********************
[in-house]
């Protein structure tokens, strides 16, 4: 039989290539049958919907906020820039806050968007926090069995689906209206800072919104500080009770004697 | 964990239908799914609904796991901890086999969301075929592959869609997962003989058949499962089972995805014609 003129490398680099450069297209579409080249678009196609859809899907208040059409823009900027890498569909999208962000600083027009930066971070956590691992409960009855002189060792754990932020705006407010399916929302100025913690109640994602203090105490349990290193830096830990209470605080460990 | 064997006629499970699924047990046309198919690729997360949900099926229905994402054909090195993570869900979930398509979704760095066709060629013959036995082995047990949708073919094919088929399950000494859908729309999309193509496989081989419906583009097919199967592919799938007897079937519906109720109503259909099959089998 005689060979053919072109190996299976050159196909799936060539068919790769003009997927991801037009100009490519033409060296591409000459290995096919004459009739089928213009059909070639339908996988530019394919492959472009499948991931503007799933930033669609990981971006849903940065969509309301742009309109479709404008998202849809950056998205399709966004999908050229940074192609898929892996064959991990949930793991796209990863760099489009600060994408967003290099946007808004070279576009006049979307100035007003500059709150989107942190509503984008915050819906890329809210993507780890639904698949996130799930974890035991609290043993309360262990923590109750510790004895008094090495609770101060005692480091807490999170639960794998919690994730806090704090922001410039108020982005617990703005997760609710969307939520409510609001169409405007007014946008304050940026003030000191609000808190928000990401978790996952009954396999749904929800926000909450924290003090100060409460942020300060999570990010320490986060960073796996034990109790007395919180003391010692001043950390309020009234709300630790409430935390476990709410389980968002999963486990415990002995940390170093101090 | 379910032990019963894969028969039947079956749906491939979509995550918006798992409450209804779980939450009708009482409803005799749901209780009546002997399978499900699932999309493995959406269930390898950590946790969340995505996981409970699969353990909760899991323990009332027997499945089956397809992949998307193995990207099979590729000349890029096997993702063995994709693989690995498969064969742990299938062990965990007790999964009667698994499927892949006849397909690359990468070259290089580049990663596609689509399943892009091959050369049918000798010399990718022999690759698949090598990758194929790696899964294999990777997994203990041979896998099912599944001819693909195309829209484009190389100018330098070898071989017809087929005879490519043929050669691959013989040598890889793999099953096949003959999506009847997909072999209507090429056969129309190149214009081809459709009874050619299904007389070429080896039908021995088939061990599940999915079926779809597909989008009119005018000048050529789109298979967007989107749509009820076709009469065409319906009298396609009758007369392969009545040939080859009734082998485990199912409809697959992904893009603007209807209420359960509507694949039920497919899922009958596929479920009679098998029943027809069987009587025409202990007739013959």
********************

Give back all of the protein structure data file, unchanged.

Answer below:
[in-house]
């Protein structure tokens, strides 16, 4: 039989290539049958919907906020820039806050968007926090069995689906209206800072919104500080009770004697 | 964990239908799914609904796991901890086999969301075929592959869609997962003989058949499962089972995805014609 003129490398680099450069297209579409080249678009196609859809899907208040059409823009900027890498569909999208962000600083027009930066971070956590691992409960009855002189060792754990932020705006407010399916929302100025913690109640994602203090105490349990290193830096830990209470605080460990 | 064997006629499970699924047990046309198919690729997360949900099926229905994402054909090195993570869900979930398509979704760095066709060629013959036995082995047990949708073919094919088929399950000494859908729309999309193509496989081989419906583009097919199967592919799938007897079937519906109720109503259909099959089998 005689060979053919072109190996299976050159196909799936060539068919790769003009997927991801037009100009490519033409060296591409000459290995096919004459009739089928213009059909070639339908996988530019394919492959472009499948991931503007799933930033669609990981971006849903940065969509309301742009309109479709404008998202849809950056998205399709966004999908050229940074192609898929892996064959991990949930793991796209990863760099489009600060994408967003290099946007808004070279576009006049979307100035007003500059709150989107942190509503984008915050819906890329809210993507780890639904698949996130799930974890035991609290043993309360262990923590109750510790004895008094090495609770101060005692480091807490999170639960794998919690994730806090704090922001410039108020982005617990703005997760609710969307939520409510609001169409405007007014946008304050940026003030000191609000808190928000990401978790996952009954396999749904929800926000909450924290003090100060409460942020300060999570990010320490986060960073796996034990109790007395919180003391010692001043950390309020009234709300630790409430935390476990709410389980968002999963486990415990002995940390170093101090 | 379910032990019963894969028969039947079956749906491939979509995550918006798992409450209804779980939450009708009482409803005799749901209780009546002997399978499900699932999309493995959406269930390898950590946790969340995505996981409970699969353990909760899991323990009332027997499945089956397809992949998307193995990207099979590729000349890029096997993702063995994709693989690995498969064969742990299938062990965990007790999964009667698994499927892949006849397909690359990468070259290089580049990663596609689509399943892009091959050369049918000798010399990718022999690759698949090598990758194929790696899964294999990777997994203990041979896998099912599944001819693909195309829209484009190389100018330098070898071989017809087929005879490519043929050669691959013989040598890889793999099953096949003959999506009847997909072999209507090429056969129309190149214009081809459709009874050619299904007389070429080896039908021995088939061990599940999915079926779809597909989008009119005018000048050529789109298979967007989107749509009820076709009469065409319906009298396609009758007369392969009545040939080859009734082998485990199912409809697959992904893009603007209807209420359960509507694949039920497919899922009958596929479920009679098998029943027809069987009587025409202990007739013959």